Fifty-four percent and 36 percent of the patients in the OV101 15 mg dose group showed improvement in overall motor response at week 12, as shown by an increase of three or more points in the Bayley Scales of Infant and Toddler Development Third Edition (BSID-III) motor scale. This test examines all the facets of a child’s (1 to 42 months) development.
No changes were observed in fine motor skills, such as the ability to control small movements of hands and fingers, as well as the small muscles of the face, mouth (tongue) and feet.
Patients’ mobility, measured with the Pediatric Evaluation of Disability Inventory-Computer Adaptive Test (PEDI-CAT), significantly improved in the OV101 15 mg group relative to controls. Daily activity remained similar between both groups.
In the Zeno Walkway test — a 20-foot-long walkway used to monitor walking in people with neurological disorders and injuries — patients in the 15 mg dose of OV101 showed statistically significant improvements in mean cadence (rate at which an individual walks) and stride velocity compared to controls.
The new analysis showed that patients who had already shown improvement in the CGI-I in the previous analysis now showed improvement in their communication skills and had reduced anxiety, as measured by the Parent Global Impression (PGI) scale.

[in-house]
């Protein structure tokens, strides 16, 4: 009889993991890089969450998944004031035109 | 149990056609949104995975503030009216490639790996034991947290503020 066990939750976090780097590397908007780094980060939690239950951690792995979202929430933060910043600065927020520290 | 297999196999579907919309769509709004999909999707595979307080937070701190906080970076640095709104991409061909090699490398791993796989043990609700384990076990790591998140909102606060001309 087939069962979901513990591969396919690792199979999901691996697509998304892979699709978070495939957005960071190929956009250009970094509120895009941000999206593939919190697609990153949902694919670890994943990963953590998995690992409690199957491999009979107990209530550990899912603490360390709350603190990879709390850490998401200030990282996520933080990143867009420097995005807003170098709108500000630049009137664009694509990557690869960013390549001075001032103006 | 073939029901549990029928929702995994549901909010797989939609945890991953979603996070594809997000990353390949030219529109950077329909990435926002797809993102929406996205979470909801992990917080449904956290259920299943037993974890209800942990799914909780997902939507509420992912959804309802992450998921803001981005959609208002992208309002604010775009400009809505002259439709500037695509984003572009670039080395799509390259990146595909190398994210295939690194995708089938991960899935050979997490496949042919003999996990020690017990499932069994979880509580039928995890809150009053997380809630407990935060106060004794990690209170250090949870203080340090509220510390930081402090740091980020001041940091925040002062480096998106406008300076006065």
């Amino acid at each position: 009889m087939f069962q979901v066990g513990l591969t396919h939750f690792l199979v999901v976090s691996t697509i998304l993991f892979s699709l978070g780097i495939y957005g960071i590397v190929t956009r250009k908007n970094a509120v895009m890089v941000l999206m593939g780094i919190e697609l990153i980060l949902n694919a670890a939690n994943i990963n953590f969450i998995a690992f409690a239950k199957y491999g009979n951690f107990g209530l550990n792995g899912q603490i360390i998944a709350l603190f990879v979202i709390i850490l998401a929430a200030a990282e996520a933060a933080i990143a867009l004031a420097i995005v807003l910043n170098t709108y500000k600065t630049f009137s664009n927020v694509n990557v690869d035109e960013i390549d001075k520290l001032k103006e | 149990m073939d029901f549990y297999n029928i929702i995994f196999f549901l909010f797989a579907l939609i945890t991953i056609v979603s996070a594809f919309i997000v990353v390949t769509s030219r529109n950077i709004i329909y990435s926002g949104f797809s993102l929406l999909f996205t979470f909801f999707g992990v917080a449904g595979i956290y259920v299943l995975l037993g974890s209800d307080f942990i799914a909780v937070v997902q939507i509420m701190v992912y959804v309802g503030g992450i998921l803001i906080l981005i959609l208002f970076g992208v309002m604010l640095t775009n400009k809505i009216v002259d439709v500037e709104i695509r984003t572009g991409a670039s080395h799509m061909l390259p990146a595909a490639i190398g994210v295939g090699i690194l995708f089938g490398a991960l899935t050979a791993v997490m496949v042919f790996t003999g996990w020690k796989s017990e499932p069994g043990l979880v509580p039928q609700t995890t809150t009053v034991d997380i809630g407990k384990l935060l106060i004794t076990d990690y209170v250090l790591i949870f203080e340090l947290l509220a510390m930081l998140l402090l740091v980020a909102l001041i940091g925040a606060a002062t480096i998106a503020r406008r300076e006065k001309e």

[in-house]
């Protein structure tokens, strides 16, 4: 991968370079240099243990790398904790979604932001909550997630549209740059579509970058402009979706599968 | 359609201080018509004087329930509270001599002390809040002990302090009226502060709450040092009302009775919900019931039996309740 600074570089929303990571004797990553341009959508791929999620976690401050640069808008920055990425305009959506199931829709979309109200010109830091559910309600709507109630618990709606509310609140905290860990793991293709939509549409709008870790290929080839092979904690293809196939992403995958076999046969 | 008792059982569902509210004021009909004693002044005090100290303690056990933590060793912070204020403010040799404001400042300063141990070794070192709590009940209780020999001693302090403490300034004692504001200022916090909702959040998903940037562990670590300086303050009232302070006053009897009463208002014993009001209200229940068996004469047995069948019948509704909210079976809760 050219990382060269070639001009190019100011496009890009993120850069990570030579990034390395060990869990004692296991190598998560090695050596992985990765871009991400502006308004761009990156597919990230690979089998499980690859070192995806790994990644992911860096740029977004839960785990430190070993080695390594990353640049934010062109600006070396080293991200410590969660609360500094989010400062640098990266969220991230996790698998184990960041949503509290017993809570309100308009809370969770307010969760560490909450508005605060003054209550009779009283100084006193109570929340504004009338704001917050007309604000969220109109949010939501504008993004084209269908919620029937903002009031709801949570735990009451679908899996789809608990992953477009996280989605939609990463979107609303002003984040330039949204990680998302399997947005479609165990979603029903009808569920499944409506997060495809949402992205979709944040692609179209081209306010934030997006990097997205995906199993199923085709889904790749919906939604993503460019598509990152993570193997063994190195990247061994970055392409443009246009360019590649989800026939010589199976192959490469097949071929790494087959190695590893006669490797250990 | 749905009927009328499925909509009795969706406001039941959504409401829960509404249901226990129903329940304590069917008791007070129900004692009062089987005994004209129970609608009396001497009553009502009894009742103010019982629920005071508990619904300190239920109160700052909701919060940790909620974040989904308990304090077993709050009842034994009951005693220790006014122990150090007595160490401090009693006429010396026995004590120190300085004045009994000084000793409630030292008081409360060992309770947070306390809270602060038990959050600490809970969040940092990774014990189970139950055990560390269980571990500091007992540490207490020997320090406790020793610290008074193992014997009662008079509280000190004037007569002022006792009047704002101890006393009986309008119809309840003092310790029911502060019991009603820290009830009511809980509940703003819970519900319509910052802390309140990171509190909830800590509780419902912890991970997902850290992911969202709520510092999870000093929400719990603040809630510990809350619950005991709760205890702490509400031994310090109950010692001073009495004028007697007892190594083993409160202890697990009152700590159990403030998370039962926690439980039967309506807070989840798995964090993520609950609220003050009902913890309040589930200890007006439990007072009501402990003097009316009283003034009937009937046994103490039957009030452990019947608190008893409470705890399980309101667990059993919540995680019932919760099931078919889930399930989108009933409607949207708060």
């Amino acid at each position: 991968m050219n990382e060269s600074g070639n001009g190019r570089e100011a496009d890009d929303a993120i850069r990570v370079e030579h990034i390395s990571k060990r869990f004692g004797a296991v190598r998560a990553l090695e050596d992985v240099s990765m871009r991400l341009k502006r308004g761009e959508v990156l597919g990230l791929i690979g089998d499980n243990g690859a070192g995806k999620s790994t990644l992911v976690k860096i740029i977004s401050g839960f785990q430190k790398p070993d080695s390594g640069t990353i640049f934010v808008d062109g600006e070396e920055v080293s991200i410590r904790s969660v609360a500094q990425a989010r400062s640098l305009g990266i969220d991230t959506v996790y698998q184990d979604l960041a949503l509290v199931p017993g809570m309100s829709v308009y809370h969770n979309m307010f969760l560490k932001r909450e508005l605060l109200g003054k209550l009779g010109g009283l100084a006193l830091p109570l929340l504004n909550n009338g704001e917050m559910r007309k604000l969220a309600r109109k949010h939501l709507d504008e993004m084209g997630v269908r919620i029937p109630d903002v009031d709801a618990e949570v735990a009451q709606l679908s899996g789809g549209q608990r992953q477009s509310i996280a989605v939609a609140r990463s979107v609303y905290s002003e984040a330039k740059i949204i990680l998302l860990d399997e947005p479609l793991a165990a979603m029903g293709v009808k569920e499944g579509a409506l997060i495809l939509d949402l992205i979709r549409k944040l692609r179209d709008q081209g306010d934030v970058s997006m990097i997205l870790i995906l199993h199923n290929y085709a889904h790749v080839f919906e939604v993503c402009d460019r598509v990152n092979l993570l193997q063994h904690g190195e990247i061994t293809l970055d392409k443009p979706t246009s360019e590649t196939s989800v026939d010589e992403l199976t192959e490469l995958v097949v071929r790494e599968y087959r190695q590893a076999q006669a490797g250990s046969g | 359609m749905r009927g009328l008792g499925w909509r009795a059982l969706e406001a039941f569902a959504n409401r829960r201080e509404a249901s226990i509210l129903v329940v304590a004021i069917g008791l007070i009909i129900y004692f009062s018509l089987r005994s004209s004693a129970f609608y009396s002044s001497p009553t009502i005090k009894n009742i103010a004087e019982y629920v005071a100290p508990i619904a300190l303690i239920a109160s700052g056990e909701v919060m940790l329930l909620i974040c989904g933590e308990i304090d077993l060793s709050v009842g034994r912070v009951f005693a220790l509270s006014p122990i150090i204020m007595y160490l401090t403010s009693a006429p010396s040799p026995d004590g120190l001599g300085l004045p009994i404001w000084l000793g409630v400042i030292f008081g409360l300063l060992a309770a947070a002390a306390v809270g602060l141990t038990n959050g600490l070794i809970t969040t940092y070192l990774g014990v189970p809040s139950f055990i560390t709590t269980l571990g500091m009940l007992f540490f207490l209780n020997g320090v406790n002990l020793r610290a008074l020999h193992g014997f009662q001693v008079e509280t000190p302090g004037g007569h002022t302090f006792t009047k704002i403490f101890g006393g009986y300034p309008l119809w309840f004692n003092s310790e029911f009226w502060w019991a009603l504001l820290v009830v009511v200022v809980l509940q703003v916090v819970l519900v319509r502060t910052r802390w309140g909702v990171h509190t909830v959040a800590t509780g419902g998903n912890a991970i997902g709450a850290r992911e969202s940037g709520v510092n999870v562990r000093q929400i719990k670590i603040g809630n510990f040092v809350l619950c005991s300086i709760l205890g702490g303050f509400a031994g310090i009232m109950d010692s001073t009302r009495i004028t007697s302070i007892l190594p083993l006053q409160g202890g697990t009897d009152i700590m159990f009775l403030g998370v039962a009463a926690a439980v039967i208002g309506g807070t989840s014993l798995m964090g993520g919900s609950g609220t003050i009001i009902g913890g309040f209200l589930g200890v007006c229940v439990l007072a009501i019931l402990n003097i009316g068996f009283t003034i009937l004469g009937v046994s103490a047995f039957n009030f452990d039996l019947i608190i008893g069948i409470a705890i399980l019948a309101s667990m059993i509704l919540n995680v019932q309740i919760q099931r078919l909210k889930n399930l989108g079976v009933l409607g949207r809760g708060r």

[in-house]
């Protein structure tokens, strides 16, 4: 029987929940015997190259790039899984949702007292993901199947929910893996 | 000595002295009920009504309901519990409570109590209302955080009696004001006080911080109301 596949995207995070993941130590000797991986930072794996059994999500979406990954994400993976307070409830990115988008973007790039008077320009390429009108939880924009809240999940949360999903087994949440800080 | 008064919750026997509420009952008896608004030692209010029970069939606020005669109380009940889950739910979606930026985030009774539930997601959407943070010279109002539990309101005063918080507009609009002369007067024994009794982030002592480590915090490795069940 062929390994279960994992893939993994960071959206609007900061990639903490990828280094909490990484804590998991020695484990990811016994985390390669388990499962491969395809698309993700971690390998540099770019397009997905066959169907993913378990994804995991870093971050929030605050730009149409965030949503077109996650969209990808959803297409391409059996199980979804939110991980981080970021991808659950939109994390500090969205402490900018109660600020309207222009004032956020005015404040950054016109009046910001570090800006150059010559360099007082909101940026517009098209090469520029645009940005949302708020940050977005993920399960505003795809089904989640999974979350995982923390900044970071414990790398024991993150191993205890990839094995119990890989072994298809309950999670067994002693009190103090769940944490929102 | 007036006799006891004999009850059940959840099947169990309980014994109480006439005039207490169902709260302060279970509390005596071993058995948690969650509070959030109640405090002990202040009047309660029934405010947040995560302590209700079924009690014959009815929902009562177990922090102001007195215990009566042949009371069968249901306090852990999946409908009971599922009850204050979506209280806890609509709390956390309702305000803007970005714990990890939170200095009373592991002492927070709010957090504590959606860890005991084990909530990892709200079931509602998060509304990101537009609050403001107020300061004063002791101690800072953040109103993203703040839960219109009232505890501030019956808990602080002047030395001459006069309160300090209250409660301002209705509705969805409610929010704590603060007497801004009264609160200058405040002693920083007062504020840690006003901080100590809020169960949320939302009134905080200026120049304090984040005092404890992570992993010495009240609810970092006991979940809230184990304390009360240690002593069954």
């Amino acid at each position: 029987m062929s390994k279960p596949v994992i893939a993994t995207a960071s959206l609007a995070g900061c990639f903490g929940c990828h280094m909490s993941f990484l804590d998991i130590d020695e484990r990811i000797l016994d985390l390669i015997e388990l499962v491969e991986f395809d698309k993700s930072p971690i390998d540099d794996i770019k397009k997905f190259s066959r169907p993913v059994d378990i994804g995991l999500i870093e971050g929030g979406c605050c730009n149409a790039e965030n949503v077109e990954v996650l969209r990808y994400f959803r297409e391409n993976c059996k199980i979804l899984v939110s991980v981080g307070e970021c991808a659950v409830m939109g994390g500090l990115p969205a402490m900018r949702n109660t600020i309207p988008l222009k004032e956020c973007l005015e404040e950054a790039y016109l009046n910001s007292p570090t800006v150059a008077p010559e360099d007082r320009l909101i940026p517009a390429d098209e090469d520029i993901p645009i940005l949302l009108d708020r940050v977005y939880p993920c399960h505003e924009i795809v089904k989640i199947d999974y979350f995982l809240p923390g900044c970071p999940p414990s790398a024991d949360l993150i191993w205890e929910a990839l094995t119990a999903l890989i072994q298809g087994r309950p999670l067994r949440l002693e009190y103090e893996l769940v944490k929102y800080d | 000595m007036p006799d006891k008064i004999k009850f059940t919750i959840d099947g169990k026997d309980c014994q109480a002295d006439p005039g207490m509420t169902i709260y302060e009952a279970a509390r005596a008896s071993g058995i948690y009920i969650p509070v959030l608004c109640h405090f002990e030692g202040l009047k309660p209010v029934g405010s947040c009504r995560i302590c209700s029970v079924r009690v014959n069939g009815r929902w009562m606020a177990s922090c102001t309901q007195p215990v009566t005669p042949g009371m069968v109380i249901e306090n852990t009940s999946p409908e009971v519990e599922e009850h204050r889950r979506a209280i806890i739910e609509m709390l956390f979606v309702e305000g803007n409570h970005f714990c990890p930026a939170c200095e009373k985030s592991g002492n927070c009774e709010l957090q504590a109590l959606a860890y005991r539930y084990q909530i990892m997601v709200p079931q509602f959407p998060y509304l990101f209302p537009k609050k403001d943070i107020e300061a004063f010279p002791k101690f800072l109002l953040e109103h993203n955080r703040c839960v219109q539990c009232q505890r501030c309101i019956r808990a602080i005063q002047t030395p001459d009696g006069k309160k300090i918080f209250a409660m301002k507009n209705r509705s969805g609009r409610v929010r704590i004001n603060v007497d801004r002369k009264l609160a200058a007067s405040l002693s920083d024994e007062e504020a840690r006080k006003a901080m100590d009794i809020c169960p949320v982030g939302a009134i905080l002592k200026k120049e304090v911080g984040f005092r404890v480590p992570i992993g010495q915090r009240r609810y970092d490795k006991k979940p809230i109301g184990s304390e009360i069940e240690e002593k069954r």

No differences were found between OV101 and the placebo group in two other behavior scales, the Aberrant Behavior Checklist (ABC) and the Anxiety, Depression, and Mood Scales (ADAMS).
Patients’ quality of life, measured using three scales — the Short-Form Health Survey (SF-36), EuroQoL 5-Dimension, and the Patient-Generated Index (PGI) — remained similar between the OV101-treated group and the placebo group.
“Angelman syndrome is an extremely complex disorder in which any given patient may present with a variety of symptoms with different degrees of severity,” Kolevzon said in a press release. “These additional data from the STARS trial are encouraging, particularly the efficacy signals observed across the domains of sleep and motor, which appear to have driven the overall improvements seen in CGI-I.”
An open-label, 1-year extension study, called ELARA, will be open to Angelman syndrome patients who have participated in a prior OV101 clinical trial. The ELARA trial will assess the long-term (1 year) safety and efficacy of a 15 mg, once-daily dose of OV101.
“There are no established tools or endpoints to measure a drug’s effect on signs and symptoms of Angelman syndrome, and the information gained from the Phase 2 STARS trial establishes the potential of OV101 to offer a clinically meaningful benefit specific to people living with Angelman syndrome,” Kolevzon said.
“STARS was informed by extensive collaboration with the Angelman community,” said Jeremy Levin, DPhil, MB, BChir, chairman and chief executive officer of Ovid Therapeutics.
“The data presented today contribute to a greater understanding and appreciation of the outcomes observed after administration of OV101 on key clinical aspects of Angelman syndrome. These results, together with those reported in August 2018, will help inform our discussions with the FDA when we meet with them later this year,” Levin said.